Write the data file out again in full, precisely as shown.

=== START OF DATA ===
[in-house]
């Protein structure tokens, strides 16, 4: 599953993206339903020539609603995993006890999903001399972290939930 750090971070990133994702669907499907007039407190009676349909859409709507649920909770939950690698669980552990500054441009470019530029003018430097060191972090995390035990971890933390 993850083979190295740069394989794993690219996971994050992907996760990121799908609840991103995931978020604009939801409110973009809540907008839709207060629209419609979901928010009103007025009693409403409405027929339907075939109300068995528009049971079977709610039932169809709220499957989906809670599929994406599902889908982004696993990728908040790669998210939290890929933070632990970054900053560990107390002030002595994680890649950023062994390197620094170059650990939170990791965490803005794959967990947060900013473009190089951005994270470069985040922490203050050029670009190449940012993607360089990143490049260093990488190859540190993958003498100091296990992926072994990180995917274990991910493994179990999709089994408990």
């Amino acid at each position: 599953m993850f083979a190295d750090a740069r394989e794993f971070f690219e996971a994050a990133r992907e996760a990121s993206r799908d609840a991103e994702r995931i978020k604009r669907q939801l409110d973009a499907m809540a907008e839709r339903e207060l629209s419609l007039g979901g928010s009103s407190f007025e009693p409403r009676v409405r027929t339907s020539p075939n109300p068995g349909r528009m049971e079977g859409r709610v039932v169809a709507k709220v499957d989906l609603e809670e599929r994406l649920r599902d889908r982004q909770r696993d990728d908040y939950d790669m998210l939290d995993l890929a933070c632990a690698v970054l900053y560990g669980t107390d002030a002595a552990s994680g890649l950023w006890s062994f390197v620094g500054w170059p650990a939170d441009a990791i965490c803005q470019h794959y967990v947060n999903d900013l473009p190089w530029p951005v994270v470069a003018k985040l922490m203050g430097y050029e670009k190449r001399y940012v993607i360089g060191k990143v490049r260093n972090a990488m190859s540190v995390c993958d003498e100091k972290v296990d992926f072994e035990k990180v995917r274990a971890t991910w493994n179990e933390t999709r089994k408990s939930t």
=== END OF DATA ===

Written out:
[in-house]
């Protein structure tokens, strides 16, 4: 599953993206339903020539609603995993006890999903001399972290939930 750090971070990133994702669907499907007039407190009676349909859409709507649920909770939950690698669980552990500054441009470019530029003018430097060191972090995390035990971890933390 993850083979190295740069394989794993690219996971994050992907996760990121799908609840991103995931978020604009939801409110973009809540907008839709207060629209419609979901928010009103007025009693409403409405027929339907075939109300068995528009049971079977709610039932169809709220499957989906809670599929994406599902889908982004696993990728908040790669998210939290890929933070632990970054900053560990107390002030002595994680890649950023062994390197620094170059650990939170990791965490803005794959967990947060900013473009190089951005994270470069985040922490203050050029670009190449940012993607360089990143490049260093990488190859540190993958003498100091296990992926072994990180995917274990991910493994179990999709089994408990």
């Amino acid at each position: 599953m993850f083979a190295d750090a740069r394989e794993f971070f690219e996971a994050a990133r992907e996760a990121s993206r799908d609840a991103e994702r995931i978020k604009r669907q939801l409110d973009a499907m809540a907008e839709r339903e207060l629209s419609l007039g979901g928010s009103s407190f007025e009693p409403r009676v409405r027929t339907s020539p075939n109300p068995g349909r528009m049971e079977g859409r709610v039932v169809a709507k709220v499957d989906l609603e809670e599929r994406l649920r599902d889908r982004q909770r696993d990728d908040y939950d790669m998210l939290d995993l890929a933070c632990a690698v970054l900053y560990g669980t107390d002030a002595a552990s994680g890649l950023w006890s062994f390197v620094g500054w170059p650990a939170d441009a990791i965490c803005q470019h794959y967990v947060n999903d900013l473009p190089w530029p951005v994270v470069a003018k985040l922490m203050g430097y050029e670009k190449r001399y940012v993607i360089g060191k990143v490049r260093n972090a990488m190859s540190v995390c993958d003498e100091k972290v296990d992926f072994e035990k990180v995917r274990a971890t991910w493994n179990e933390t999709r089994k408990s939930t």